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RAID array


How to configure VM backups in oVirt

How to configure VM backups in oVirt

People often assume that backups are not important in a cloud setup due to its automatic fail-over feature. Automatic fail-overs migrate Virtual machines in a cloud from one hypervisor to another, when any one hypervisor goes down.

But this fail-over feature does not help in cases such as degradation of RAID arrays, server hacks, malware attacks or human errors, which can lead to accidental deletion or modification of data.

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Safe data recovery : Dos and Dont’s of rebuilding RAID arrays in data centers after a hard disk drive failure

Safe data recovery : Dos and Dont’s of rebuilding RAID arrays in data centers after a hard disk drive failure

It is unwelcome, it is tedious, but it is inevitable.

Every service provider dreads a hard disk crash, and the downtime it can lead to, but it is one eventuality that will happen sooner or later.

Today was one such day. A high priority alert notified our Dedicated Linux Server Administrators about a degraded RAID array in a data center we managed. Hard disk crashes are a P0 (highest priority) alert in our infrastructure management procedures, and initiates an emergency response.

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Guide to RAID(Part III/III)

The ability to make choices based on facts and analysis, has always been a challenge for a person managing IT infrastructure. Much of this hardship can be attributed to the day to day advances in technology, and stiff markets.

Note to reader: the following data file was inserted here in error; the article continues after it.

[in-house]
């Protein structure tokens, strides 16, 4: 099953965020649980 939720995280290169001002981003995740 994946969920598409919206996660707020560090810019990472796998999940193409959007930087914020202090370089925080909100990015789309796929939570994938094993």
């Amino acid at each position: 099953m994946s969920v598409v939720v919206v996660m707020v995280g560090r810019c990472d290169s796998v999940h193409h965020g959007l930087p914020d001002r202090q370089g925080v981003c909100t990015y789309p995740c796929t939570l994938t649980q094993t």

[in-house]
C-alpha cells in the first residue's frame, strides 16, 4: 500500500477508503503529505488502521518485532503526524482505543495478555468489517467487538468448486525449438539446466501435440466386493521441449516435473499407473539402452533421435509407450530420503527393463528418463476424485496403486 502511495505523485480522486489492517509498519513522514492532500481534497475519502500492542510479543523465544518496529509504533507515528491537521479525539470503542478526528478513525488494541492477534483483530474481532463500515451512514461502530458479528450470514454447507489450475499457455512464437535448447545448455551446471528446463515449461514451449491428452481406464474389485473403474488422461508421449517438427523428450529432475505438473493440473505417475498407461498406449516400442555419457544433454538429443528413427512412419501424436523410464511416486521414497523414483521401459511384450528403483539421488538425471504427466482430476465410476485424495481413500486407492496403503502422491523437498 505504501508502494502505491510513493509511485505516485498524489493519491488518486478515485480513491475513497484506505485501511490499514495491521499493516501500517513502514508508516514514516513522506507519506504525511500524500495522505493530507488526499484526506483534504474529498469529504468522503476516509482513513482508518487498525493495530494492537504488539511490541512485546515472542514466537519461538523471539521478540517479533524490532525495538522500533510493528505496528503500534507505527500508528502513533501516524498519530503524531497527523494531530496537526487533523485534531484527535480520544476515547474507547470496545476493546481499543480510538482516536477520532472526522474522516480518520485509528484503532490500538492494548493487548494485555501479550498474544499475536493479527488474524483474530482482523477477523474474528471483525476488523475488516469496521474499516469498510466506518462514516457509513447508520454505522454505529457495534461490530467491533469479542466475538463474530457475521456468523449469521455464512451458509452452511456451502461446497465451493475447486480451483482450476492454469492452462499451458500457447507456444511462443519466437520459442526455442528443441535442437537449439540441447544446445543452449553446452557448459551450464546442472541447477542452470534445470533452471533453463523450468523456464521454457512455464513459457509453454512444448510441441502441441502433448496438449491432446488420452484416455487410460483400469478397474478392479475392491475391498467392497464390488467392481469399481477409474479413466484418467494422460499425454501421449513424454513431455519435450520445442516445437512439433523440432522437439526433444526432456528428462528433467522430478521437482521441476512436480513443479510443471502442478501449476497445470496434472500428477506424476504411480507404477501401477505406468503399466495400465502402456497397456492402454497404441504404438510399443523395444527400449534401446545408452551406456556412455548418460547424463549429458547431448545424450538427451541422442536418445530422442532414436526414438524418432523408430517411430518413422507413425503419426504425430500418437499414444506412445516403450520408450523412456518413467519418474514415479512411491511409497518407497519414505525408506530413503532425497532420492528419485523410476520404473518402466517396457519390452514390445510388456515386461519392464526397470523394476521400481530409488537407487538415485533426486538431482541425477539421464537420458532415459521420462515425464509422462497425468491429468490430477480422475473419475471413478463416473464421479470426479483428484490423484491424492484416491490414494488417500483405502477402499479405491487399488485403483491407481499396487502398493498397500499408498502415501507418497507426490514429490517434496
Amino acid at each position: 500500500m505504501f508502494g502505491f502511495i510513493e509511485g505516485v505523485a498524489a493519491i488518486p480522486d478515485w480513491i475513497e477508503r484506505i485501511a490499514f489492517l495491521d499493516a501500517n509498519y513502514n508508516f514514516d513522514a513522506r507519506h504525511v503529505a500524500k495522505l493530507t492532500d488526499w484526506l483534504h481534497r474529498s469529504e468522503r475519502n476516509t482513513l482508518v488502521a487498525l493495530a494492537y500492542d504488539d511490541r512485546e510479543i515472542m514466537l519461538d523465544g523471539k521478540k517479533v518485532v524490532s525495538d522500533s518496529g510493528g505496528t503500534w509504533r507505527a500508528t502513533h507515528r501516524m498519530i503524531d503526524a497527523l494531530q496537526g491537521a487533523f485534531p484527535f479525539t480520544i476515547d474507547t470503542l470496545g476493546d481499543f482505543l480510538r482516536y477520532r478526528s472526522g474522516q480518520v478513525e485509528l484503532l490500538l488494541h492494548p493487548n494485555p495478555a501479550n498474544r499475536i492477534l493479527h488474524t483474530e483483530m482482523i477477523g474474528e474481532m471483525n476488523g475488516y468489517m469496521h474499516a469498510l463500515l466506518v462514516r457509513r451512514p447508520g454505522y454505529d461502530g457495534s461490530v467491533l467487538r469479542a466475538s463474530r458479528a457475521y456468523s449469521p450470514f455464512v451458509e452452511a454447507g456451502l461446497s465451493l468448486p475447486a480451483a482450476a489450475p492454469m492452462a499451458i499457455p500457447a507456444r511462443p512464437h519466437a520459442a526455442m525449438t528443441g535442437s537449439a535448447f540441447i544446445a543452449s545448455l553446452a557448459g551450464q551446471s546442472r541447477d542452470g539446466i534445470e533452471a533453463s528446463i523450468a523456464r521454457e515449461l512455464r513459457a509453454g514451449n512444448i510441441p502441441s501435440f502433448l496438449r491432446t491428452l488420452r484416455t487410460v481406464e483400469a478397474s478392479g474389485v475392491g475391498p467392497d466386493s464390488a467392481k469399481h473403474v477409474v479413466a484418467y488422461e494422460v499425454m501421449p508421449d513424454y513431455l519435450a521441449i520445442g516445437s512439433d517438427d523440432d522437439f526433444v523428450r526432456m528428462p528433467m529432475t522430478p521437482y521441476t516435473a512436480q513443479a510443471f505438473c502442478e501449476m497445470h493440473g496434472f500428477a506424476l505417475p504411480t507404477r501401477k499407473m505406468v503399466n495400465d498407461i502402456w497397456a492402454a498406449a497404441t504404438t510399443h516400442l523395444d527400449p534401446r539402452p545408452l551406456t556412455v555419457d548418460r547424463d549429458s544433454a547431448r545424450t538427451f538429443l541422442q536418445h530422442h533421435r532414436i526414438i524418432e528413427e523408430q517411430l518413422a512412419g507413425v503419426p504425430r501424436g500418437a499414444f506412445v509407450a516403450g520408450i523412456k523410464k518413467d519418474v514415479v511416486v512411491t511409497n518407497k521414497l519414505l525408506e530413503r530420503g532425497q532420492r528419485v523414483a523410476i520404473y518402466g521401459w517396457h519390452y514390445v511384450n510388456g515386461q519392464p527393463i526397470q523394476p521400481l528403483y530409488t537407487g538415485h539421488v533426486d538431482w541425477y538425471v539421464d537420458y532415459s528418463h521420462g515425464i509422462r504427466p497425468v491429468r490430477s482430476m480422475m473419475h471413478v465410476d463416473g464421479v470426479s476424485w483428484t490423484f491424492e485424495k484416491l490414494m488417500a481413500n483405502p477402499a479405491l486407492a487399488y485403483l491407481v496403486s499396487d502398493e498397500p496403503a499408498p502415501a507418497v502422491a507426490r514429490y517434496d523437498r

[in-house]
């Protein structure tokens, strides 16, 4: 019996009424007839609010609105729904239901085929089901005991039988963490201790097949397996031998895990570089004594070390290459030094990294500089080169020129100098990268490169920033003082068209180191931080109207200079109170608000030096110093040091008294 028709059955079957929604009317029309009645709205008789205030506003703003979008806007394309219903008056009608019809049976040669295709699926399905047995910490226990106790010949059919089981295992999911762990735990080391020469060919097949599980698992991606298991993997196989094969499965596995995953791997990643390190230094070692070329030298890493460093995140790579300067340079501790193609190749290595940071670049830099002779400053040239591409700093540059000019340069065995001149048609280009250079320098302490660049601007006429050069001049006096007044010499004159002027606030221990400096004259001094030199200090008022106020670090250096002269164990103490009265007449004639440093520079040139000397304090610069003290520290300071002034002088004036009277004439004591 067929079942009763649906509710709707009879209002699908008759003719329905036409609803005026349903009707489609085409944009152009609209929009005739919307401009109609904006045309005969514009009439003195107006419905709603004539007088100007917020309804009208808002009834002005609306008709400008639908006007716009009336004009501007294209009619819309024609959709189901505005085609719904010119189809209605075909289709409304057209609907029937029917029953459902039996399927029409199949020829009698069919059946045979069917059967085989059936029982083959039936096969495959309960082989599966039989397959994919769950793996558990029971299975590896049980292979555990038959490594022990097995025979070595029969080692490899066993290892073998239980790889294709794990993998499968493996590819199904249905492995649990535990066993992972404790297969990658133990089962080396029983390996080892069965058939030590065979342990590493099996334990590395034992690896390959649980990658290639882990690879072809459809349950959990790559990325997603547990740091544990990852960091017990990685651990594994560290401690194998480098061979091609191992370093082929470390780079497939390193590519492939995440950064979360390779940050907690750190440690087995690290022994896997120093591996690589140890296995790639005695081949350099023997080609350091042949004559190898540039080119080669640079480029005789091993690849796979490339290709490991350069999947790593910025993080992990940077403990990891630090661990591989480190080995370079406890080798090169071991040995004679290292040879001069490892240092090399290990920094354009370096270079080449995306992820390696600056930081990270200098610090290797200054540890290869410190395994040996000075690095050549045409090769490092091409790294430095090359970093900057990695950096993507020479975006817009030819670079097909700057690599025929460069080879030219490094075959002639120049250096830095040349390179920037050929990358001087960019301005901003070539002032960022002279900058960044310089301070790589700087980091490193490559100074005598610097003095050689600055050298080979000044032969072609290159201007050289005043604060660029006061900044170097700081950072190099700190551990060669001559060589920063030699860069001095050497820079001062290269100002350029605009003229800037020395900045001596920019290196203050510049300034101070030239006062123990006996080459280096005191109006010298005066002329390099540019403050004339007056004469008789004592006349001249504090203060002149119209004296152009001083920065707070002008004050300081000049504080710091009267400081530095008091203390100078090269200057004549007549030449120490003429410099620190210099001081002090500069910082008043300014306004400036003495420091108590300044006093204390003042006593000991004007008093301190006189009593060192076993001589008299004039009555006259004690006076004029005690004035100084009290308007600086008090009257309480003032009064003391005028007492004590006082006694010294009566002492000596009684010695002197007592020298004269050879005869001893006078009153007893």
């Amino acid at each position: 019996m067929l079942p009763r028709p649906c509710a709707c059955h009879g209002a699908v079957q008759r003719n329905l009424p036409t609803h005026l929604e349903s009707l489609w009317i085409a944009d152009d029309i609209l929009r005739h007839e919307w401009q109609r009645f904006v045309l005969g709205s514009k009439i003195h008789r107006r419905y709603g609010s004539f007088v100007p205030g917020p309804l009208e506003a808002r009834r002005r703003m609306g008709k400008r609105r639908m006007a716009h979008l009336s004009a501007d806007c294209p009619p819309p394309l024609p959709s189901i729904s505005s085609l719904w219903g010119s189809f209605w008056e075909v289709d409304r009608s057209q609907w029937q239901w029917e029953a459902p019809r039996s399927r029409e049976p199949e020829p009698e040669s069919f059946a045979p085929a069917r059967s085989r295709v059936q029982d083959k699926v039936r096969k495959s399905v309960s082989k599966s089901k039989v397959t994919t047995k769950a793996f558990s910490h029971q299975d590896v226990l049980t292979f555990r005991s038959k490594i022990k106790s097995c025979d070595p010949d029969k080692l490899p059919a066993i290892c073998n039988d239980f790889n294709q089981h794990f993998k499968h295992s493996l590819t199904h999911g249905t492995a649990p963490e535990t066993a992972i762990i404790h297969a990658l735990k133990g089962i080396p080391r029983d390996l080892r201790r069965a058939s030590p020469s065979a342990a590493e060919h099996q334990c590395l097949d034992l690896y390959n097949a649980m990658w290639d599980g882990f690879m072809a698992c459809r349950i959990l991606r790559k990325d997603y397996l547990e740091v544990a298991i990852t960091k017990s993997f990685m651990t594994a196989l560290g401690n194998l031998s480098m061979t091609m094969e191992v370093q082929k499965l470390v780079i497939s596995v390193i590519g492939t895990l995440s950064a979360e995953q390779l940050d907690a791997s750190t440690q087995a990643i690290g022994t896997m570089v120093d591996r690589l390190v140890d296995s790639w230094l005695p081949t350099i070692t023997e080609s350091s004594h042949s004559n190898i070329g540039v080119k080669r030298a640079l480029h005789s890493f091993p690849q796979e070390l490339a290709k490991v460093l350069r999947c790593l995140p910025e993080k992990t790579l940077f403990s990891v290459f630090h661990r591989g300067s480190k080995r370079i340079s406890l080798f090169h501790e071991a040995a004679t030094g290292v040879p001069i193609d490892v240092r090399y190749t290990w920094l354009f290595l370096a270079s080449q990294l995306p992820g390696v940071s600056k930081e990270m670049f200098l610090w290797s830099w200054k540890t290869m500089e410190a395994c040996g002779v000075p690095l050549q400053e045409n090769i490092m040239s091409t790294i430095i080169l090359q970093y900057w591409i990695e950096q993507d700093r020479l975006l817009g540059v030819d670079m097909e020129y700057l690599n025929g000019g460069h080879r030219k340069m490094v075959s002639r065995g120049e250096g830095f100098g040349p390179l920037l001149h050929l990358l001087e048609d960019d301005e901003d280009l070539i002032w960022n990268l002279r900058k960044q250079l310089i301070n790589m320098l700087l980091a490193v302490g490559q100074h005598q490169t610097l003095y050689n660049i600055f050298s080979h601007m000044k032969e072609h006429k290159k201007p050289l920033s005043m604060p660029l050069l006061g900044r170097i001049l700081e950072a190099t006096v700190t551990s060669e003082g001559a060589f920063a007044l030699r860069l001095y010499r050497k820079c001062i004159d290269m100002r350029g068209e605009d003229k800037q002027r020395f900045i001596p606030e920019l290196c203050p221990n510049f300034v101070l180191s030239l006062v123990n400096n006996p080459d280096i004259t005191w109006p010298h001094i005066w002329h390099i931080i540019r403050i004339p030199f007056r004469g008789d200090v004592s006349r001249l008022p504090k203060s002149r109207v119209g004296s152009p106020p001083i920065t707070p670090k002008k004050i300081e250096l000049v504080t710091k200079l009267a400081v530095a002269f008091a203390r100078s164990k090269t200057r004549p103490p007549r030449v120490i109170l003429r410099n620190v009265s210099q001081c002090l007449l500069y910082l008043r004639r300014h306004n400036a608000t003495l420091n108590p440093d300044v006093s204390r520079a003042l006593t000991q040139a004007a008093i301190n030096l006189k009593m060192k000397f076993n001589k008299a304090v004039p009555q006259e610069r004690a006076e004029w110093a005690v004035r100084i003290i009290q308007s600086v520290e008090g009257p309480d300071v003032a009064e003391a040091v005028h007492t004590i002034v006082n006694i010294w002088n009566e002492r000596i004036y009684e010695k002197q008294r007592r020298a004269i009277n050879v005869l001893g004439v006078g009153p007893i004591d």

Out here, we help to make one such choice – that of choosing Hardware or Software RAID. Earlier we ventured into basic concepts of RAID and comparison of various RAID levels. Here we describe and compare hardware and software RAID solutions.

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Guide to RAID(Part II/III)

Adopting a specific RAID technology, involves finding the right implementation that meets all your requirements. It is more or less, striking a balance between cost of devices, performance, and fault tolerance.

Apart from the big decision of selecting either hardware of software RAID, which I will cover in my next blog, selecting RAID levels is the first step.

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Guide to RAID(Part I/III)

A term coined decades ago, RAID is essentially, disks arranged in a manner to protect the information they contain – simply by adding redundancy.

While there are multiple expansions for RAID – Redundant Array of Inexpensive Disks, which has now transformed to Redundant Array of Independent Disks, the aim is essentially to protect the data and RAID achieves this, by not putting all the data into a single disk.

Performance of storage media, gains a lot of importance in cases where data in the media is to be constantly read from, or written to. Many a time, the bottleneck in a computing environment is related to this input/output performance. Most RAID configurations provide performance enhancement that make it a popular option of SME’s and web-hosts.

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